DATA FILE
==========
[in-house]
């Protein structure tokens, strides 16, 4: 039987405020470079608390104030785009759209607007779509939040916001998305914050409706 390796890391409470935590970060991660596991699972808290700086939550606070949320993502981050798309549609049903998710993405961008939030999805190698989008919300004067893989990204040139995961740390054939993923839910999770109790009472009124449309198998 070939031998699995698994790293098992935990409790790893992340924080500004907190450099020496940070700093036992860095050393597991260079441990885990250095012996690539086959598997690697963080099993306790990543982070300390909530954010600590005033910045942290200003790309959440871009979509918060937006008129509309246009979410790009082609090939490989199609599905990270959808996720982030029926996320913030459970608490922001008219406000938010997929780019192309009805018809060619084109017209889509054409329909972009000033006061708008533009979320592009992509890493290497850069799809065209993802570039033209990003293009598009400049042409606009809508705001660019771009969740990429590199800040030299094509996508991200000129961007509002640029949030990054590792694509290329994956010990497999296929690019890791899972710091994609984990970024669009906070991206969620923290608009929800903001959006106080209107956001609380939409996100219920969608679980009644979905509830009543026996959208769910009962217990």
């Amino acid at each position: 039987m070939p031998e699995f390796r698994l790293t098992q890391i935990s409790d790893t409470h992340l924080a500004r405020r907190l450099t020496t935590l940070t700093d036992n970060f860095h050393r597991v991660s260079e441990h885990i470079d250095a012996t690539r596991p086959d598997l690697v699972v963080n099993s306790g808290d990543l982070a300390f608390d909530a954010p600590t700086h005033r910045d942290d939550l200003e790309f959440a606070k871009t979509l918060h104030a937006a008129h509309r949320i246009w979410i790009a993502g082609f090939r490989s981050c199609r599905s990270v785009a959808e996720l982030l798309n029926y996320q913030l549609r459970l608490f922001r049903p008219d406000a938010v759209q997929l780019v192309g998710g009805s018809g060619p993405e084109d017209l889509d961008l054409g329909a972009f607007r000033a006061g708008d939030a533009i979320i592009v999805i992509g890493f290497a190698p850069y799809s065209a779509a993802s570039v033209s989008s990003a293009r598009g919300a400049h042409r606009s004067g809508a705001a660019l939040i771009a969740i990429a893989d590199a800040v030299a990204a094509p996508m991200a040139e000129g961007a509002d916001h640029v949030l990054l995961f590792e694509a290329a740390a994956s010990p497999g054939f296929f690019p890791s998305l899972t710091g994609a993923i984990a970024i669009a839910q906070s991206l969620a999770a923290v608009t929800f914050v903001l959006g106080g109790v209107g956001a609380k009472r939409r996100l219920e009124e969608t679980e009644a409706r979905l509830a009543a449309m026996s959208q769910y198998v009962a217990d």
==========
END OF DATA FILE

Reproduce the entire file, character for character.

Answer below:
[in-house]
């Protein structure tokens, strides 16, 4: 039987405020470079608390104030785009759209607007779509939040916001998305914050409706 390796890391409470935590970060991660596991699972808290700086939550606070949320993502981050798309549609049903998710993405961008939030999805190698989008919300004067893989990204040139995961740390054939993923839910999770109790009472009124449309198998 070939031998699995698994790293098992935990409790790893992340924080500004907190450099020496940070700093036992860095050393597991260079441990885990250095012996690539086959598997690697963080099993306790990543982070300390909530954010600590005033910045942290200003790309959440871009979509918060937006008129509309246009979410790009082609090939490989199609599905990270959808996720982030029926996320913030459970608490922001008219406000938010997929780019192309009805018809060619084109017209889509054409329909972009000033006061708008533009979320592009992509890493290497850069799809065209993802570039033209990003293009598009400049042409606009809508705001660019771009969740990429590199800040030299094509996508991200000129961007509002640029949030990054590792694509290329994956010990497999296929690019890791899972710091994609984990970024669009906070991206969620923290608009929800903001959006106080209107956001609380939409996100219920969608679980009644979905509830009543026996959208769910009962217990």
């Amino acid at each position: 039987m070939p031998e699995f390796r698994l790293t098992q890391i935990s409790d790893t409470h992340l924080a500004r405020r907190l450099t020496t935590l940070t700093d036992n970060f860095h050393r597991v991660s260079e441990h885990i470079d250095a012996t690539r596991p086959d598997l690697v699972v963080n099993s306790g808290d990543l982070a300390f608390d909530a954010p600590t700086h005033r910045d942290d939550l200003e790309f959440a606070k871009t979509l918060h104030a937006a008129h509309r949320i246009w979410i790009a993502g082609f090939r490989s981050c199609r599905s990270v785009a959808e996720l982030l798309n029926y996320q913030l549609r459970l608490f922001r049903p008219d406000a938010v759209q997929l780019v192309g998710g009805s018809g060619p993405e084109d017209l889509d961008l054409g329909a972009f607007r000033a006061g708008d939030a533009i979320i592009v999805i992509g890493f290497a190698p850069y799809s065209a779509a993802s570039v033209s989008s990003a293009r598009g919300a400049h042409r606009s004067g809508a705001a660019l939040i771009a969740i990429a893989d590199a800040v030299a990204a094509p996508m991200a040139e000129g961007a509002d916001h640029v949030l990054l995961f590792e694509a290329a740390a994956s010990p497999g054939f296929f690019p890791s998305l899972t710091g994609a993923i984990a970024i669009a839910q906070s991206l969620a999770a923290v608009t929800f914050v903001l959006g106080g109790v209107g956001a609380k009472r939409r996100l219920e009124e969608t679980e009644a409706r979905l509830a009543a449309m026996s959208q769910y198998v009962a217990d």